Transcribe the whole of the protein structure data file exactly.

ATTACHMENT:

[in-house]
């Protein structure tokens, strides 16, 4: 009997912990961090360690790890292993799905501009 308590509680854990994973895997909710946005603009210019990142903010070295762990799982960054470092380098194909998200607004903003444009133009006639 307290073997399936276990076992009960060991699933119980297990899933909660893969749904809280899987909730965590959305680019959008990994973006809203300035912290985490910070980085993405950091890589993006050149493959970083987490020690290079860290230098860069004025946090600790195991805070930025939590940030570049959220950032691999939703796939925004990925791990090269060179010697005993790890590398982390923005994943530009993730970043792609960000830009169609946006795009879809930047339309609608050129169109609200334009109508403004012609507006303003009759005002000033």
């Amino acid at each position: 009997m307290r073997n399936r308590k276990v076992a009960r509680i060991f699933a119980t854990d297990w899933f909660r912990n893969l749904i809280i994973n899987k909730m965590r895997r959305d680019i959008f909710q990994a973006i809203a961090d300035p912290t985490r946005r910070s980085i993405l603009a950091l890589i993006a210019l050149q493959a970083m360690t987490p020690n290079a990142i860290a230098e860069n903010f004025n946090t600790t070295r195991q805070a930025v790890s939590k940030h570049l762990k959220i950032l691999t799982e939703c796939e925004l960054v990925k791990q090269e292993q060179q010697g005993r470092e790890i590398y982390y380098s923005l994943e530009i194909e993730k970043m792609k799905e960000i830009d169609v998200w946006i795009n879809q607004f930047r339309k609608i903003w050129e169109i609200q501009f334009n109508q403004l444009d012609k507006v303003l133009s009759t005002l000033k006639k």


[in-house]
């Protein structure tokens, strides 16, 4: 009997912990961090360690790890292993799905501009 308590509680854990994973895997909710946005603009210019990142903010070295762990799982960054470092380098194909998200607004903003444009133009006639 307290073997399936276990076992009960060991699933119980297990899933909660893969749904809280899987909730965590959305680019959008990994973006809203300035912290985490910070980085993405950091890589993006050149493959970083987490020690290079860290230098860069004025946090600790195991805070930025939590940030570049959220950032691999939703796939925004990925791990090269060179010697005993790890590398982390923005994943530009993730970043792609960000830009169609946006795009879809930047339309609608050129169109609200334009109508403004012609507006303003009759005002000033």
């Amino acid at each position: 009997m307290r073997n399936r308590k276990v076992a009960r509680i060991f699933a119980t854990d297990w899933f909660r912990n893969l749904i809280i994973n899987k909730m965590r895997r959305d680019i959008f909710q990994a973006i809203a961090d300035p912290t985490r946005r910070s980085i993405l603009a950091l890589i993006a210019l050149q493959a970083m360690t987490p020690n290079a990142i860290a230098e860069n903010f004025n946090t600790t070295r195991q805070a930025v790890s939590k940030h570049l762990k959220i950032l691999t799982e939703c796939e925004l960054v990925k791990q090269e292993q060179q010697g005993r470092e790890i590398y982390y380098s923005l994943e530009i194909e993730k970043m792609k799905e960000i830009d169609v998200w946006i795009n879809q607004f930047r339309k609608i903003w050129e169109i609200q501009f334009n109508q403004l444009d012609k507006v303003l133009s009759t005002l000033k006639k």